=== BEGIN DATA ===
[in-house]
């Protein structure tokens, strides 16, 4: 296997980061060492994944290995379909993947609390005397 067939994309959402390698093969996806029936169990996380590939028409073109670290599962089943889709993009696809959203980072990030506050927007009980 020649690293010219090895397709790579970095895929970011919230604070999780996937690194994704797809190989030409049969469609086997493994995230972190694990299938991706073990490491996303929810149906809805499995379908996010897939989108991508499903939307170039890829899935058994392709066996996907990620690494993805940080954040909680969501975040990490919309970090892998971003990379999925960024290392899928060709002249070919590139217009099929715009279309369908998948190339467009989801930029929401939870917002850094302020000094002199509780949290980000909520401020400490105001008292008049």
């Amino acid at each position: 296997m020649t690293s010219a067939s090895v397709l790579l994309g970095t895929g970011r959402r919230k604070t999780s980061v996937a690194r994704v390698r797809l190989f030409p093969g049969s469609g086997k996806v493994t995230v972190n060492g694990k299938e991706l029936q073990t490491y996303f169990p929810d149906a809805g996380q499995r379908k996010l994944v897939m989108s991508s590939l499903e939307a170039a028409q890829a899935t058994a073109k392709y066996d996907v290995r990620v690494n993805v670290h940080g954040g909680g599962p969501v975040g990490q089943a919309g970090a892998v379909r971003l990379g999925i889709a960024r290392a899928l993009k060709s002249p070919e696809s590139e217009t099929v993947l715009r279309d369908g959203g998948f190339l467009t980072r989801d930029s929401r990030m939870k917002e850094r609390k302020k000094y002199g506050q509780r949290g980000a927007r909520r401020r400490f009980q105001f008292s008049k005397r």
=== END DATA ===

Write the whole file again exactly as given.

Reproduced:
[in-house]
């Protein structure tokens, strides 16, 4: 296997980061060492994944290995379909993947609390005397 067939994309959402390698093969996806029936169990996380590939028409073109670290599962089943889709993009696809959203980072990030506050927007009980 020649690293010219090895397709790579970095895929970011919230604070999780996937690194994704797809190989030409049969469609086997493994995230972190694990299938991706073990490491996303929810149906809805499995379908996010897939989108991508499903939307170039890829899935058994392709066996996907990620690494993805940080954040909680969501975040990490919309970090892998971003990379999925960024290392899928060709002249070919590139217009099929715009279309369908998948190339467009989801930029929401939870917002850094302020000094002199509780949290980000909520401020400490105001008292008049």
């Amino acid at each position: 296997m020649t690293s010219a067939s090895v397709l790579l994309g970095t895929g970011r959402r919230k604070t999780s980061v996937a690194r994704v390698r797809l190989f030409p093969g049969s469609g086997k996806v493994t995230v972190n060492g694990k299938e991706l029936q073990t490491y996303f169990p929810d149906a809805g996380q499995r379908k996010l994944v897939m989108s991508s590939l499903e939307a170039a028409q890829a899935t058994a073109k392709y066996d996907v290995r990620v690494n993805v670290h940080g954040g909680g599962p969501v975040g990490q089943a919309g970090a892998v379909r971003l990379g999925i889709a960024r290392a899928l993009k060709s002249p070919e696809s590139e217009t099929v993947l715009r279309d369908g959203g998948f190339l467009t980072r989801d930029s929401r990030m939870k917002e850094r609390k302020k000094y002199g506050q509780r949290g980000a927007r909520r401020r400490f009980q105001f008292s008049k005397r």